Get it All

It was with much anticipation and a fair amount of trepidation that I awoke this morning, prepared to upgrade WordPress MU to the new 1.3 version. The new version brings MU in line with the WordPress 2.3.1 codebase, including its new and complex “taxonomy” structure, while also implementing a bunch of MU-specific upgrades. I’ve been looking forward to working with the tagging concepts for a while, now, but upgrading MU is not an easy or entirely clean process.

Because unlike WordPress, you can’t just overwrite files from the old version. Well, you can occasionally, but in this instance, because there are a number of plugin files eliminated and other changes, it’s not recommended. Besides which, if you’re running an MU site with a number of users, you’re likely to find that upgrading in such a way that leaves the website open for a time comes with some complications that are probably best left avoided.

So, I can faithfully report that, if you delete all files and begin the upgrade with a clean MU installation, the upgrade actually is quite painless. I’d wondered if switching to the new taxonomy tables would make things complicated, but it doesn’t. In fact, Donncha was even nice enough to include a plugin for converting Categories to Tags site-wide, if you so chose. This all makes me feel pretty good about switching over on my main website as well.

On the other hand, there is a slight complication to switching over there which I’ve not worked out yet: the newest MU-specific addition in this release is the option to modify registration availability. You can now specify if visitors can create blogs, user accounts, or neither and you can also set it to allow only registered users to create blogs (which I presume means that visitors cannot create user accounts, otherwise that would defeat the purpose, as I’ve discovered. More on that later). This is a great addition which was desperately needed, as was the ability to hide your wp-signup.php file from search engines, thereby reducing the effectiveness of certain kinds of spam/splog attacks.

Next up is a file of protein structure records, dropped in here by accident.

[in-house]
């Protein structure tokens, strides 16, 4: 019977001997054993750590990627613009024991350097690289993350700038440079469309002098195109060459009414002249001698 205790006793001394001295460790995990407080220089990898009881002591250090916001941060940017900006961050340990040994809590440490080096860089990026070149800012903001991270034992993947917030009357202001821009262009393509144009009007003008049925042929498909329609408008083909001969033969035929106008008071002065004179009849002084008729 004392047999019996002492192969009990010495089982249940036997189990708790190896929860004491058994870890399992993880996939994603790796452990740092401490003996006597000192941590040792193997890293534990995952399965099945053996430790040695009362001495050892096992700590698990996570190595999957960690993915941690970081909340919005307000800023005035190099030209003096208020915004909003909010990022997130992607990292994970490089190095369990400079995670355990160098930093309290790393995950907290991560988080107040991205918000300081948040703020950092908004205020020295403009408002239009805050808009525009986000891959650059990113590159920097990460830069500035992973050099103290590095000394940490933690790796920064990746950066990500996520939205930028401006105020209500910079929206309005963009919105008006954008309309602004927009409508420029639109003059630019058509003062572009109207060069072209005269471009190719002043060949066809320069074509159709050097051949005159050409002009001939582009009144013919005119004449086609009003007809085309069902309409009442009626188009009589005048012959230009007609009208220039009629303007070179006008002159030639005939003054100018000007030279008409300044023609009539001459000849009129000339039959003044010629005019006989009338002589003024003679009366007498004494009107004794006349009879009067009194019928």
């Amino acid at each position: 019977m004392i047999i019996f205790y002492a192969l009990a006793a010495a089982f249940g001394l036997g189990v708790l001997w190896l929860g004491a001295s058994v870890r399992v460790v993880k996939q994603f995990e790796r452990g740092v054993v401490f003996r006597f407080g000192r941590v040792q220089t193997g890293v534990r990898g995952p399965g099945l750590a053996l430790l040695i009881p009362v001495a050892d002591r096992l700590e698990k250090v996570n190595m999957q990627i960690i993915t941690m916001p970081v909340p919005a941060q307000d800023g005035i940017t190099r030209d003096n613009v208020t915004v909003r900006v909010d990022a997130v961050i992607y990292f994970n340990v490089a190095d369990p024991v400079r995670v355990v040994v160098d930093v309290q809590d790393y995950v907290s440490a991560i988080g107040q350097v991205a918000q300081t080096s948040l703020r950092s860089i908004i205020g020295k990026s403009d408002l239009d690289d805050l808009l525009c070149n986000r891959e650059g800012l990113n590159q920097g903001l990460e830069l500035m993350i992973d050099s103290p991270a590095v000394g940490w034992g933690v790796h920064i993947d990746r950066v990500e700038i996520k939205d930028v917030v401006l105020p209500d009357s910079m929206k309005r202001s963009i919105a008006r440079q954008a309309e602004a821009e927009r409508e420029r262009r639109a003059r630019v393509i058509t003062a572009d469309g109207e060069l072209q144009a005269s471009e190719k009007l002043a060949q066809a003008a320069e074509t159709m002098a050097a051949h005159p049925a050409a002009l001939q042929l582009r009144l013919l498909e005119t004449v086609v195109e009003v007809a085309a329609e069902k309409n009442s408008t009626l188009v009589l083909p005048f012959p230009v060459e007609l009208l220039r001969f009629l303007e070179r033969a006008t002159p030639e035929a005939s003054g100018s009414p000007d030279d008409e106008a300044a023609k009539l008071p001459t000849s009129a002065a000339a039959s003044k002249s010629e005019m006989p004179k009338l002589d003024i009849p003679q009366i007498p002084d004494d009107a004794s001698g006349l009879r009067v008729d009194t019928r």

However, I’ve been using a tweak I’d developed which allowed users following a key-encoded link to create both the username and blog while providing other users only with the option to create a user name. It was a scheme meant to at least avoid spam somewhat while allowing my approved users to create the blogs they needed. It’s not100%, but it keeps the tourist spammers at bay for the most part and saves me the trouble of having to either a) create blogs for users or b) provide an extra set of instructions for creating the blog after they’ve created a username.

Well now, with this new change, all that goes away. I haven’t had the chance to check out the files that go into making this whole thing work, but I suspect my hack will not be able to live along-side the current system. In any event, I’ve also realized that my plan – cunning though it might at first have seemed – did not take into account the fact that registered users could create all the blogs they wanted. So, all someone with the time and drive would have to do was create a username and then create blogs all they wanted. Someone actually did this, though I suspect in this case that it was unintentional.

I think I’d rather have the security than the ease of administration, speaking personally, but it’s prohibitive for users starting up on my system. What I might do is edit the wpmu-functions.php to include a link back to the wp-signup.php file in the user account registration email, but I’m not sure. It figures that, after almost a month wrangling people into blogging on my network, people start suddenly all getting around to setting up their blogs on the weekend that I want to make this upgrade. This is one of those things that’s not really possible to do in a few minutes before I go to bed, so weekends are pretty much the only near-convenient time frame to do such upgrading.

Oh, yeah! And I’ll also need to upgrade my templates to include the new tagging features as well. Joy!